ERIC Identifier: ED368809
Publication Date: 1994-02-00
Author: Burnett, Gary
Source: ERIC Clearinghouse on Urban Education New York NY.
Technology as a Tool for Urban Classrooms. ERIC/CUE Digest, Number 95.
By 1992, according to a study by the Council of Chief State School Officers,
more than 3.5 million computers were in U.S. elementary and secondary schools--a
ratio of one computer for every 13 students. In addition, 99 percent of
all schools across the country reported that they provide their students
with some access to computers (cited in West, 1993).
The technological transformation of education in the United States has
not been as extensive as these numbers might suggest, however. The same
study found that, despite the substantial presence of technology in the
schools, many students have yet to gain more than minimal access to it,
often using computers no more than once a year.
Moreover, the methods and purposes of computer use often differ radically
from school to school and from district to district: sometimes computer
use enhances learning for all students and sometimes it simply confers
a new technological sheen on the low-level programs that have long been
a staple of education in the United States. In some cases, they are present
in the schools but are not being used for any clear purpose at all. If,
as many have claimed, computer literacy has become as indispensable for
success as literacy itself, then students have a great deal to gain schools
implement educational technology programs.
Educational technology comes in many forms, from pre-packaged games
to word processing and graphics packages, complex multimedia systems, and
telecommunications networks such as the Internet. Students and teachers
may be introduced to technology via stand-alone computers in the classroom,
or via vast systems that can connect them to users both across the country
and around the world.
Faced with this wide range of possibilities in educational technology,
educators wishing to bring computers into their schools must decide not
only what kind of program to implement, but also the place that technology
will occupy within their schools. They must:
* clarify the role of computers as a pedagogical tool;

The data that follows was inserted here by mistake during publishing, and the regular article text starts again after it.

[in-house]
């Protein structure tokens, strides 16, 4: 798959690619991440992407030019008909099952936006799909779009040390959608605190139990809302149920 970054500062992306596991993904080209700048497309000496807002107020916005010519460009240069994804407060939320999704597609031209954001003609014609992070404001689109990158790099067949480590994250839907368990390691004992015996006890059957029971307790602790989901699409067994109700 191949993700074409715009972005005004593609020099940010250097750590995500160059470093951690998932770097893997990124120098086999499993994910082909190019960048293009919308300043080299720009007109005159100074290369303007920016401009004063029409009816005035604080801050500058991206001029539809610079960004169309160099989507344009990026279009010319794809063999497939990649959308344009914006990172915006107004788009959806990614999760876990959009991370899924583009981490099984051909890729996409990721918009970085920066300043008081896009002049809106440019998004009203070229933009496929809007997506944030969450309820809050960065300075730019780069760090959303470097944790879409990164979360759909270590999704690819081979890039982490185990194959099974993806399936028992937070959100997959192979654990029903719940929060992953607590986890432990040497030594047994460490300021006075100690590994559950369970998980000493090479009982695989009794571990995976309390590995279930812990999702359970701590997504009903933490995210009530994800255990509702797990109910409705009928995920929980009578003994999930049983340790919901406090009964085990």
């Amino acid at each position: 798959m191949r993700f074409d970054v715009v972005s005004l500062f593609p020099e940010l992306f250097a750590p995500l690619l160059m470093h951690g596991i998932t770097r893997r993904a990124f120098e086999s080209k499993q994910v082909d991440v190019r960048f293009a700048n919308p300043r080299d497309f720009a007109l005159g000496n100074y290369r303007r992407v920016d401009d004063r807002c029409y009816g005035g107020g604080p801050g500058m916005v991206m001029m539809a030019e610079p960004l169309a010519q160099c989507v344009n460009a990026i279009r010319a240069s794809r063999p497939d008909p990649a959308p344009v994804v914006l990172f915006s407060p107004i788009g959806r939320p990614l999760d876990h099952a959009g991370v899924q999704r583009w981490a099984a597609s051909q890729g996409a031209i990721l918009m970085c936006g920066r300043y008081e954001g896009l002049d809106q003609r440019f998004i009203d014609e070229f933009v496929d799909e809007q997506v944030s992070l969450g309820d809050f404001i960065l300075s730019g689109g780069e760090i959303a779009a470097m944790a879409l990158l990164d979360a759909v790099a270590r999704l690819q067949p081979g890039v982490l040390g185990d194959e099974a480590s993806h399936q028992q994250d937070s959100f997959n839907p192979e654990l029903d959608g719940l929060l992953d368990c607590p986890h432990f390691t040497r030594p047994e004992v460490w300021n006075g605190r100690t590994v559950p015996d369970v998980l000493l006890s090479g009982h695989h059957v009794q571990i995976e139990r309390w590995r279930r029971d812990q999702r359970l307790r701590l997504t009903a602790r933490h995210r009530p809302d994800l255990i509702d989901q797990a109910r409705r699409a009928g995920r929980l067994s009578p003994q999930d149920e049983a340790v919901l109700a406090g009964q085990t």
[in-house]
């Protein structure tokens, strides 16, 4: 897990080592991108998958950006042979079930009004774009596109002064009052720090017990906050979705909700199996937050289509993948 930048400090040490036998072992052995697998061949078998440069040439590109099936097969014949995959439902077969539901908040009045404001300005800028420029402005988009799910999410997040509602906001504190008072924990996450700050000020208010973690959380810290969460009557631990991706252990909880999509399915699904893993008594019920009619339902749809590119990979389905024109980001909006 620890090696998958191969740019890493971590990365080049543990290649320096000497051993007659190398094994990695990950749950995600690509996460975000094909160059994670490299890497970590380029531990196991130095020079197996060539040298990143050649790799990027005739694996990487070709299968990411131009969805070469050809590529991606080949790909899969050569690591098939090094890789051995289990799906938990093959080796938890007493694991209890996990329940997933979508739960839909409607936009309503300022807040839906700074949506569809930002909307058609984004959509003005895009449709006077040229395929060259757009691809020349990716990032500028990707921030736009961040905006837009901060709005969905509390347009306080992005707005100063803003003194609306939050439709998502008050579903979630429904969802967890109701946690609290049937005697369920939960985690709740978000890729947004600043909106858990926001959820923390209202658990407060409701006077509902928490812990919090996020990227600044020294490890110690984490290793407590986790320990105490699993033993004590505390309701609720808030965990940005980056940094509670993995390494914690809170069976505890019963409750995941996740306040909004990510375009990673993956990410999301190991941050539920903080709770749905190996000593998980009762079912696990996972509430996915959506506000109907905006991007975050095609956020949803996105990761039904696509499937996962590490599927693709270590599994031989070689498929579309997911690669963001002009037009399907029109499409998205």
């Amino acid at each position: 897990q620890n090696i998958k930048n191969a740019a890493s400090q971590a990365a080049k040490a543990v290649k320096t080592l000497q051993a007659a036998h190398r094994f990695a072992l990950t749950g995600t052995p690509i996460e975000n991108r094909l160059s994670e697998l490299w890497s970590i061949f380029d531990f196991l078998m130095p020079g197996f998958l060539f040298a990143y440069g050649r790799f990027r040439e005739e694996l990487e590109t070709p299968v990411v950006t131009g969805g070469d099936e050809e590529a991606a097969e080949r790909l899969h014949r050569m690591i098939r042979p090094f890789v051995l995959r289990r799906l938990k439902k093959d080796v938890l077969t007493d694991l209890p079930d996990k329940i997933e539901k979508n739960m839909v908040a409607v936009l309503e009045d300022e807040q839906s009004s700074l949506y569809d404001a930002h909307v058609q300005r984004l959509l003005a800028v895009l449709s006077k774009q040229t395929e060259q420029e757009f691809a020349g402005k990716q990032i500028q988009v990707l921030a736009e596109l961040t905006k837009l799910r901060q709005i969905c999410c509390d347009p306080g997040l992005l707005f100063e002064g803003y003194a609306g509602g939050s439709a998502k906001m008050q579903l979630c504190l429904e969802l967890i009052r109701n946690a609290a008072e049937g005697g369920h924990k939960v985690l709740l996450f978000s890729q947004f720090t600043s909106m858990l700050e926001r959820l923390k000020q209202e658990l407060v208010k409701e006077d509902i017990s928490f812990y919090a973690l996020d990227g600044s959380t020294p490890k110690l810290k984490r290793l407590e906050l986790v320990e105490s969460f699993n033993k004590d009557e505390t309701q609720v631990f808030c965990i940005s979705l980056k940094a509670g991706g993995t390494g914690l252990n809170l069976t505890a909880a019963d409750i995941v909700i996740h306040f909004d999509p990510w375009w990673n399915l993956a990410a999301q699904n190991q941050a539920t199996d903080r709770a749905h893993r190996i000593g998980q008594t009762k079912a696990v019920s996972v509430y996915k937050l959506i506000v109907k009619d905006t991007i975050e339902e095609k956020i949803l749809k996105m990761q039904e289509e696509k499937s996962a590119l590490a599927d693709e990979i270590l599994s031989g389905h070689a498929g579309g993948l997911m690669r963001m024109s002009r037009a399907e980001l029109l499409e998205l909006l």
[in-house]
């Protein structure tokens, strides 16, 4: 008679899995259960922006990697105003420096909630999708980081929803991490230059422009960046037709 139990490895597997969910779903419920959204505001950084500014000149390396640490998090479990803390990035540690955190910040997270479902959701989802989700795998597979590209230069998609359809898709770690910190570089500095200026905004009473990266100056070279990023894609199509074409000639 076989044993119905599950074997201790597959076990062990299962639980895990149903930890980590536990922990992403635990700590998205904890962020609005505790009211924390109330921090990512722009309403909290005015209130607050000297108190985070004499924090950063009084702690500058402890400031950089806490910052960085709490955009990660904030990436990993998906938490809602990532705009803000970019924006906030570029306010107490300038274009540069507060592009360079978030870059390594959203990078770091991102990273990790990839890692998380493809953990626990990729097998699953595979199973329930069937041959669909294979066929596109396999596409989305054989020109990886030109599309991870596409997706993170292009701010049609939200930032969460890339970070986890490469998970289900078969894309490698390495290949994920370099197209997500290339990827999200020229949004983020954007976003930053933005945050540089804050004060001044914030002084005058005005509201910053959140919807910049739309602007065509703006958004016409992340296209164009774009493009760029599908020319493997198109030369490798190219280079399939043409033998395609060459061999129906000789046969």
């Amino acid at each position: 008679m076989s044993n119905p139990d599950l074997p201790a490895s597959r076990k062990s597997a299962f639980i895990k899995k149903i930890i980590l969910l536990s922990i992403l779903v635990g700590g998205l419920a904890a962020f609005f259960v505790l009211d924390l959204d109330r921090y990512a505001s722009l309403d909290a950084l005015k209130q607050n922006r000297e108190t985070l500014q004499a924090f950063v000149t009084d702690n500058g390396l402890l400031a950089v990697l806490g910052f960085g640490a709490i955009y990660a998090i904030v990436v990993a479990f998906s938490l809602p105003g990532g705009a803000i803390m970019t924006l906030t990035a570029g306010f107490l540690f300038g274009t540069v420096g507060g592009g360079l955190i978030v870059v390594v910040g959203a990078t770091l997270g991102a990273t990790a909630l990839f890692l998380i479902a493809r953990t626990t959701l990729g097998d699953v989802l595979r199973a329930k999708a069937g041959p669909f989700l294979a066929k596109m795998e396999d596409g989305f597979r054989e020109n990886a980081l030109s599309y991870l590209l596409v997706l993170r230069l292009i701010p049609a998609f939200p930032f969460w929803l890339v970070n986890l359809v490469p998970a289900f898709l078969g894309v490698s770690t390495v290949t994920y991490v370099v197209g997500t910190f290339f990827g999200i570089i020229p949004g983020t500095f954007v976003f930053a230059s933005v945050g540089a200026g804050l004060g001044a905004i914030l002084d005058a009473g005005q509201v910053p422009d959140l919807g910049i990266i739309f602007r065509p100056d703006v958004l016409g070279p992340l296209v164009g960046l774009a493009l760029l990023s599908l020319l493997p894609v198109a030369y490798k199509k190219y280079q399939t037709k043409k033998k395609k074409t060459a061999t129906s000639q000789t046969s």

* define its relationship to existing curricula; and
* establish the level of human and financial investment they are willing
The people involved in making these decisions for urban schools can
be quite diverse--administrators, teachers, and/or parents, among others.
This digest provides an overview of computer use, and presents a few general
guidelines for these decision-makers to use when implementing a technology
CHARACTERISTICS OF GOOD TECHNOLOGY PROGRAMS
Whatever kind of technological programs educators decide to develop, the
primary consideration should be the purpose of using the technology. Jordan
and Follman (1993) outline a number of characteristics of good technology
programs. They should: * emphasize cooperative learning models, allowing
heterogeneous groupings of students to work together collaboratively;
* emphasize higher-level problem-solving skills while also reinforcing
* support interactions between students and teachers rather than use
computers as "teaching machines" to supplant the teacher;
* create interactive learning environments built around real-world problems;
* be adaptable to a variety of learning styles.
In addition, as Cole and Griffin (1987) point out, it is essential that
programs be designed to ensure equitable and substantial access for all
students, and function as an integral part of a well-planned pedagogy.
Educators planning to introduce technology programs into their schools
must also consider a number of practical matters in order for these programs
to be successful. As Fulton puts it, technology requires that schools be
willing to make substantial investments in time, resources, and support
(1993, p. 3). On the most obvious level, for example, someone in the school
must know how to install the equipment and keep it working properly. Further,
as a 1990 study by the Center for Technology in Education (cited in Fulton,
1993) found, even when teachers are not skeptical about the appropriateness
of educational technology and are willing to learn, they can take as much
as five or six years to become sufficiently comfortable with computers
to able to use them effectively in their classrooms. Schools must be able
to invest in long-term inservice training, including both formal and informal
training, as well as time for teachers to simply "mess around" with the
TWO SUCCESSFUL PROGRAMS
Some characteristics and potentials of educational technology can be seen
clearly in the two programs discussed below. Both already have a long history
of success in urban schools.
DE ORILLA A ORILLA (FROM SHORE TO SHORE)
ORILLAS as it is known has been described as a class-to-class collaboration
designed by partner teachers (Sayers, 1991, p. 679). Begun in 1985, it
started as a small telecommunications network linking a handful of Mexican,
Puerto Rican, and Anglo elementary and secondary teachers from California
and New England. By 1990, it had grown into a much larger network of more
than 60 teachers and their students, who speak and write in languages including